“The Call"

By Brooks Appelbaum

Tanya Barfield’s drama, “The Call,” which is currently running at TheaterWorks through June 19, contains terrific potential for probing the multiple dilemmas and complicated feelings associated with what one character calls “cross-cultural adoption” (in this case, a prosperous white couple considering the adoption of a child from Africa). Unfortunately, Barfield adds subplots and overly dramatic reveals that distract from the central topic, and director Jenn Thompson’s rapid-fire pacing of the dialogue further undercuts one’s sympathy and involvement.

Annie (Mary Bacon, who is directed to begin on such a high level of anxiety that she has nowhere to go in the play’s 90 minutes running time) and Peter (Todd Gearhart, who manages to be unhurried and believable) have been trying for years to conceive a child, undergoing every invasive procedure that money can buy. And this white urban couple has a great deal of money, as Luke Hegel-Cantarella’s set and Tracy Christensen’s costumes make clear. One of the play’s mysteries, though not intentional, is how they came by this sumptuous living, since Annie is a not-quite successful visual artist and Peter’s line of work is never mentioned.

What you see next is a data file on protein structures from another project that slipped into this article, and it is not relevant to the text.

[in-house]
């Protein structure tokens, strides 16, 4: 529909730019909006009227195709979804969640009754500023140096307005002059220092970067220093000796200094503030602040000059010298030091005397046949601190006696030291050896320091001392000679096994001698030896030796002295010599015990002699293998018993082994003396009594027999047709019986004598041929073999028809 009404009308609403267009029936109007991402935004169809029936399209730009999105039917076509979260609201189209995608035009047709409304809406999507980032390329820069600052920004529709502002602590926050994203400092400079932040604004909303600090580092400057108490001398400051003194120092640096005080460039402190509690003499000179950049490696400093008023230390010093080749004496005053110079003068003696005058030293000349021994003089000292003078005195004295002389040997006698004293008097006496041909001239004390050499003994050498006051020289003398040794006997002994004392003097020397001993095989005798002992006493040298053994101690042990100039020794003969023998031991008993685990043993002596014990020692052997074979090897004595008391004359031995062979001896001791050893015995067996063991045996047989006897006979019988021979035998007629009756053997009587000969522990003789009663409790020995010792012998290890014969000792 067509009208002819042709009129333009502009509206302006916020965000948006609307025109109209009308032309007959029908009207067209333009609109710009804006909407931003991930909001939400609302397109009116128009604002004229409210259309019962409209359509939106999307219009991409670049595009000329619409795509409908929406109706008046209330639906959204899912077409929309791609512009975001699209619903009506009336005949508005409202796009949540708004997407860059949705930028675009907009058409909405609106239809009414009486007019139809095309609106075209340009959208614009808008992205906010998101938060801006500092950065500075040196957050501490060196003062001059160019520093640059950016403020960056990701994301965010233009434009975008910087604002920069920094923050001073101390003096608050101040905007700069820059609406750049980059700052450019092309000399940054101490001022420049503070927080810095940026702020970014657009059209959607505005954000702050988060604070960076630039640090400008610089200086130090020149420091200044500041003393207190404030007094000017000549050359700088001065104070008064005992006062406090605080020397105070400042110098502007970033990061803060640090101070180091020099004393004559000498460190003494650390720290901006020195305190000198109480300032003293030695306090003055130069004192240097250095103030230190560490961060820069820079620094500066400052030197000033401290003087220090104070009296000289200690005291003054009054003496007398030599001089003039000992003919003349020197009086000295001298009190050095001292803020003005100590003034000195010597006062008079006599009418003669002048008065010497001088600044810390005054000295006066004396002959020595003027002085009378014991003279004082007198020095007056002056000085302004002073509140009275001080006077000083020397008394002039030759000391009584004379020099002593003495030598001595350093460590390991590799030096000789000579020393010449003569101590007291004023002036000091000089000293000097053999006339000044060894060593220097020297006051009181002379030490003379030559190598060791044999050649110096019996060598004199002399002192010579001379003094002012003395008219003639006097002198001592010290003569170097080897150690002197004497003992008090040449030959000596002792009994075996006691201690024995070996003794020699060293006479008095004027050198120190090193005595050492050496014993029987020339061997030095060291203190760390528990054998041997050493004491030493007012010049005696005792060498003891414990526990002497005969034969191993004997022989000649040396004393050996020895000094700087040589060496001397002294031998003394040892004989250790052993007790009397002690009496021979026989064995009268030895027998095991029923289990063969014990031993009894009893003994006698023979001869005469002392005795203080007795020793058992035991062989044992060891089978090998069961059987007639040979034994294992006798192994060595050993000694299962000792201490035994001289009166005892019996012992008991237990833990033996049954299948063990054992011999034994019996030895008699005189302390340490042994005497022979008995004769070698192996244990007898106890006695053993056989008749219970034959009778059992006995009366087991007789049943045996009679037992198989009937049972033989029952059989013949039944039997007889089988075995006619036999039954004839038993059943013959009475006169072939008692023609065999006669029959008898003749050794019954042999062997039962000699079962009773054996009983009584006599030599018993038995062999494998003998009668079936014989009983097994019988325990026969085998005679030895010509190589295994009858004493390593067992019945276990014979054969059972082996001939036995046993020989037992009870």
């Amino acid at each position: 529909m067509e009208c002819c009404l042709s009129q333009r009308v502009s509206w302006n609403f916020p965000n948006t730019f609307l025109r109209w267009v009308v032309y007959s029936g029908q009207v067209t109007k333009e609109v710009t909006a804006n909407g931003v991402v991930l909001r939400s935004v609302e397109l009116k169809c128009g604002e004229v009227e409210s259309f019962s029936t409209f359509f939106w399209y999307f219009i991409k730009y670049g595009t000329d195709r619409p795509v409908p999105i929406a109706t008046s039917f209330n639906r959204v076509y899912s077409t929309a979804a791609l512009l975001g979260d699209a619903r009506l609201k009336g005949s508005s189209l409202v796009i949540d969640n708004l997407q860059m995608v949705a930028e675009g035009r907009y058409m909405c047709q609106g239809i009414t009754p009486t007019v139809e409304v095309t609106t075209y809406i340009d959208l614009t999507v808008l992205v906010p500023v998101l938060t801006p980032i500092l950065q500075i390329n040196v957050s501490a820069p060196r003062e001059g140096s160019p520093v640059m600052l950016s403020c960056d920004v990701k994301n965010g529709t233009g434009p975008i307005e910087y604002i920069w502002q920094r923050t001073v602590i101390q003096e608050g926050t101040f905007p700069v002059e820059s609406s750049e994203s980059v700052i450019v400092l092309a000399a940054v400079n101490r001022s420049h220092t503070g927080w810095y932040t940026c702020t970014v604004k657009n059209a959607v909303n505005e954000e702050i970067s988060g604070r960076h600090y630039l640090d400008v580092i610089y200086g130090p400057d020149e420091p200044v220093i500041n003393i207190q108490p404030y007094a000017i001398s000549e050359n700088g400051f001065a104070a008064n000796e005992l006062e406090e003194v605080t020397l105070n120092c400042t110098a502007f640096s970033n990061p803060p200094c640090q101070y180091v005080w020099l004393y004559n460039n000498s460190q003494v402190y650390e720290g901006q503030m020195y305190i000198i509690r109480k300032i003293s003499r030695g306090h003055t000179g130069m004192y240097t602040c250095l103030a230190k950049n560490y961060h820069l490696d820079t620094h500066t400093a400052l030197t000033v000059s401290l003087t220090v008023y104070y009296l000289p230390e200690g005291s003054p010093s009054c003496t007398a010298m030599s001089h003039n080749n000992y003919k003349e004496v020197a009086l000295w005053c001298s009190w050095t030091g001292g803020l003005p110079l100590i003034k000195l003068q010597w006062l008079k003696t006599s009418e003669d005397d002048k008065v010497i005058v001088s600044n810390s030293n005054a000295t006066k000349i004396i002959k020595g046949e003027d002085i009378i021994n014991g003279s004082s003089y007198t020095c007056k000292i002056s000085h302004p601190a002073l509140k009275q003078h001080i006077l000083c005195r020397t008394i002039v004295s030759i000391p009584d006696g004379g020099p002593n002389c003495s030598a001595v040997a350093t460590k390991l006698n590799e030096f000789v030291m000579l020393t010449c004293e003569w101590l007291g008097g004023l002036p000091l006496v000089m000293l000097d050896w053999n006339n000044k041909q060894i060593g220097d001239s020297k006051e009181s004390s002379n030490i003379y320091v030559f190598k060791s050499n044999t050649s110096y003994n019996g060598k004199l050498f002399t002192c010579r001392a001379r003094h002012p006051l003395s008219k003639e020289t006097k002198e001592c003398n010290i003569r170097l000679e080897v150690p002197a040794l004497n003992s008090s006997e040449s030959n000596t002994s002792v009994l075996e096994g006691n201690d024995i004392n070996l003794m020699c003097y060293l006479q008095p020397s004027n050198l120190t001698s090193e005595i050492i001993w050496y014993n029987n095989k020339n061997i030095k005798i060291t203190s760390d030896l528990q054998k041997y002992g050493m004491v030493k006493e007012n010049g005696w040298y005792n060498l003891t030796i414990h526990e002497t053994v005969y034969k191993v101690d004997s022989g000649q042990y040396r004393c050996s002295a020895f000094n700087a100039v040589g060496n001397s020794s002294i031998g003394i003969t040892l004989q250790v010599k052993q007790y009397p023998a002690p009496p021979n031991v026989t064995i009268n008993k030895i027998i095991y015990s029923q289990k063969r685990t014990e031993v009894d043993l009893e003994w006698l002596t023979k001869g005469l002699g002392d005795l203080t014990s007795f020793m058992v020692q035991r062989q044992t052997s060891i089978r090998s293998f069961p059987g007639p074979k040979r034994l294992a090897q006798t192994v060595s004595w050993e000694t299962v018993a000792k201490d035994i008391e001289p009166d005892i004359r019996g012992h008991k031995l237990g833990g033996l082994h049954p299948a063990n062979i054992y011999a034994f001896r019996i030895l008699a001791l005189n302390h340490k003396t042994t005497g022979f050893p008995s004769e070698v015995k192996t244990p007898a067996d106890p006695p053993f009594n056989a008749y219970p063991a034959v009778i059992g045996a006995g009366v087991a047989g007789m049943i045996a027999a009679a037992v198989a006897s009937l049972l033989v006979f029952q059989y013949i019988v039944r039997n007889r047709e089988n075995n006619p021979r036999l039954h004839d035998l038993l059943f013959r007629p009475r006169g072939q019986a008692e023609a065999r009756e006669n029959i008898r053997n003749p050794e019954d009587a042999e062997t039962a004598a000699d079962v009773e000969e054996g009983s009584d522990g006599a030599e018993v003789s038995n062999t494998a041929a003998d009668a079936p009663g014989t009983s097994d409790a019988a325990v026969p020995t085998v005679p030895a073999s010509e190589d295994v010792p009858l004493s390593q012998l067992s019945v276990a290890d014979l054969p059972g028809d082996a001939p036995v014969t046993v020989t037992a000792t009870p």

We find out about their plans for adoption, and about Peter’s connection with Africa, in a series of dinner party scenes with their close friends, a black couple, Drea (Maechi Aharanwa) and Rebecca (Jasmin Walker). These dinners, though initially jovial, are, as one might imagine, the occasion of increasing tensions concerning “cross-cultural” adoption, as each woman becomes alternately more or less supportive concerning Annie and Peter’s decisions, especially as these decisions change with a series of unexpected revelations concerning the child’s background.

Alemu, the African man who lives in the apartment next door to Annie and Peter, and who left his homeland as a youth because of dire circumstances, embodies the most interesting element of “The Call.” As played by the magnificent Michael Rogers, whose stately and mysterious presence creates genuine suspense, Alemu slows the production down to the welcome pace of a fable. In one remarkable scene, he tells Annie an actual fable, and in the final, major scene the fable-like story he tells is agonizingly real.

It’s difficult to hold onto the central and most interesting question in this play, but if you can, the question will give you plenty to talk about as you leave the theater. At what point does adoption out of longing for a child and the journey of parenthood, turn into adoption as a charity project or as penance? And if adoption becomes one of those two, is there anything morally wrong in that? “The Call” at least poses the question, and Michael Rogers’ performance as Alemu creates a truly original character whose heart of darkness lights up the stage.

The Call runs through June 19. For tickets or more information call 860-527-7838 or go to www.theaterworkshartford.org

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